A telling sign of High Tech High’s early potential: The school won a grant in NewSchools Venture Fund’s very first fund.
Founder Larry Rosenstock has built out a vision of education that truly is different: classroom schedules that aren’t divided neatly by subjects, teachers whose contracts are renewed annually, no ringing bells to signal periods. All the learning is project-based, meant to stimulate the soft skills such as collaboration, time management, resourcefulness and, above all, grit. In short, the High Tech schools are a vision of student-directed learning that emerged way, way before other schools settled on the same vision. The movie warrants watching; Rosenstock’s schools merit visiting.
Today, there are a dozen or more school models that not only have caught up with High Tech but perhaps offer equally promising visions, several of which may be easier to replicate than High Tech High. Many of the schools are underwritten by Next Generation Learning Challenges, a Gates Foundation version of next-generation philanthropy.
To sketch out where charter schools are headed in the future, I profiled four charters that qualify as next-generation schools in my recent book The Founders: Inside the Revolution to Invent (and Reinvent) America’s Best Charter Schools. You can see all four snapshots at The Founders microsite; more on Rhode Island’s Blackstone Valley Prep below:
Watching a 15-year-old fiddle with his laptop in this out-of-the-way parish school converted into a charter school seems like an odd way to catch a glimpse of education’s future.
But that’s what Ray Varone is revealing as he fires up his Chromebook to demonstrate.
A lot went into this auspicious moment. You start with the school, Blackstone Valley Prep, already a standout for successfully drawing a mix of middle-class and poor students. Then you stir in a sizable grant from Next Generation Learning Challenges to experiment with ways to rethink high school.
Finally, and I suspect this may be the most important development, you wrap it all together with Summit Basecamp software, a personalized learning tool released by perhaps the most innovative charter group in the country, California’s Summit Public Schools. Their ideas were given wings with a team of top code writers donated by Facebook. Only a few schools got chosen as early adopters, including Blackstone. Although new, the learning program appears to be off to a promising start.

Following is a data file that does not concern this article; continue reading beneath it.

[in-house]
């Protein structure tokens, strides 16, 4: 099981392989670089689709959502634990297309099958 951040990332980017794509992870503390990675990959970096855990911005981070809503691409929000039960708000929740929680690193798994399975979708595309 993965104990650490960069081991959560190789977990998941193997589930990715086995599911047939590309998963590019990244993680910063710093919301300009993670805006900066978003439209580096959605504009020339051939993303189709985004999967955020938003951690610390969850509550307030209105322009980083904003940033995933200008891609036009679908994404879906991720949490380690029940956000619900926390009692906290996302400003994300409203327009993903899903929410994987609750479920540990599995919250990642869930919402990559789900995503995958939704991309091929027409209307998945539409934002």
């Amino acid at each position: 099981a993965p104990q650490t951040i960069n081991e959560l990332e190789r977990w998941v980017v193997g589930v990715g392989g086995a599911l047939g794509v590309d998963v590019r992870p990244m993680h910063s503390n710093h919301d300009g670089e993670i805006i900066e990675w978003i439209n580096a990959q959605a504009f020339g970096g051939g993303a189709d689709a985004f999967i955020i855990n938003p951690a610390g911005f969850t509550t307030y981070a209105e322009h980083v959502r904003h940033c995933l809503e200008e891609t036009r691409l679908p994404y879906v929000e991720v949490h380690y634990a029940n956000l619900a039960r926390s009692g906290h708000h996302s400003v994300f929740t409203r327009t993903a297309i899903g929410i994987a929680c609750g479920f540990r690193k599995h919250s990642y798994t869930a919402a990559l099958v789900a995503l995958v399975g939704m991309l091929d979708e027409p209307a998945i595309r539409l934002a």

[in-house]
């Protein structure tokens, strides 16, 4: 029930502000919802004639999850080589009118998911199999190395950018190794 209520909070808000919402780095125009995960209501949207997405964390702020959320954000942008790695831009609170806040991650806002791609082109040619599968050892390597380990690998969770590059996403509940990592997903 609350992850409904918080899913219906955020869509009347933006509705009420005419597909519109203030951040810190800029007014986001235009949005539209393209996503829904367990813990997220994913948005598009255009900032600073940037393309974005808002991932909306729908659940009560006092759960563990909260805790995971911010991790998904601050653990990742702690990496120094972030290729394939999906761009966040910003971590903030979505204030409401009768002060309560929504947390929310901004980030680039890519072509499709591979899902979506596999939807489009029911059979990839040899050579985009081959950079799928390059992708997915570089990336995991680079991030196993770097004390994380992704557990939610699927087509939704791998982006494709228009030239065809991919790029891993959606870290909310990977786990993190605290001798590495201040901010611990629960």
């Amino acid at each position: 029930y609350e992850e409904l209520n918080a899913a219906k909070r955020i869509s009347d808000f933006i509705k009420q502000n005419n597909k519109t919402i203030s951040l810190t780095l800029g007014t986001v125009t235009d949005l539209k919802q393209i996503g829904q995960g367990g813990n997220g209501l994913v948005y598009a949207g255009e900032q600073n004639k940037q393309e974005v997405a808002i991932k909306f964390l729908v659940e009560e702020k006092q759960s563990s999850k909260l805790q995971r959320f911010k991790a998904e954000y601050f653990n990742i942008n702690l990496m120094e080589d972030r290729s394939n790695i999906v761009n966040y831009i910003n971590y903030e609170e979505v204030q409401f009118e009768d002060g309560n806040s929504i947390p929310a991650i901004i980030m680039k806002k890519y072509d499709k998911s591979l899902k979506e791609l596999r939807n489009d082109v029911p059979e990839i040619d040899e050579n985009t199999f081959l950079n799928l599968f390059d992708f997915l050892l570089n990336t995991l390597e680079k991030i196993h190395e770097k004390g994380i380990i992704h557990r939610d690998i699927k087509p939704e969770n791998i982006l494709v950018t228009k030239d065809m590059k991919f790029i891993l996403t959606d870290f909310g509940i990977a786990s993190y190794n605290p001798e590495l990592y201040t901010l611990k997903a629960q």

And so it all comes together with Varone, who is proudly skimming the Basecamp program. And as anyone of a certain generation who has watched a teenager demonstrate software knows, your first reaction is to say: “Wait, slow down! Show me that again!”
Blackstone’s charter high school is at the pointy edge of the search for the Version 3.0 high school, the school that will point us toward the future: Where is it and what does it look like?
The search shouldn’t be that hard. For the past several years, some of the country’s brightest tech minds and wealthiest foundations have joined hands with the White House to solve one of America’s most remedy-resistant problems: High school is boring.
I know, I know — you knew that already. From firsthand experience. Only things have gotten worse.
If you look at test scores, school improvement efforts turn up in elementary and middle schools but not high school. High school is the place where too many students drop out, especially in ninth grade, just as students get their first taste of it. High school is where they get diplomas that too often prove worthless when they try to take college placement tests. It’s so bad, movies are being made about it.
Sure, there are private schools and wealthy suburban schools where the quest for getting into top colleges is so intense that some students wilt, or worse, under the pressure. Trust me: These students may draw a lot of media attention, but they are the exceptions.
For most high schoolers, the problem lies on the opposite side of the intensity scale. Low-income and minority students, who now make up roughly half the nation’s school population, either don’t make it to college, get quickly disqualified from taking for-credit classes or drop out partway through.
So what do all these genius high-tech school reformers have in mind? There are a few places around the country where you can get a glimpse, and one of them is Blackstone.
First, some background. As I reviewed in an earlier chapter, the first research pinpointing key problems within a charter school — and suggesting possible solutions — came from a charter, KIPP, whose leaders were disappointed with the data revealed in a College Completion Report done several years ago. Students they thought were well equipped for college work dropped out at higher rates than expected.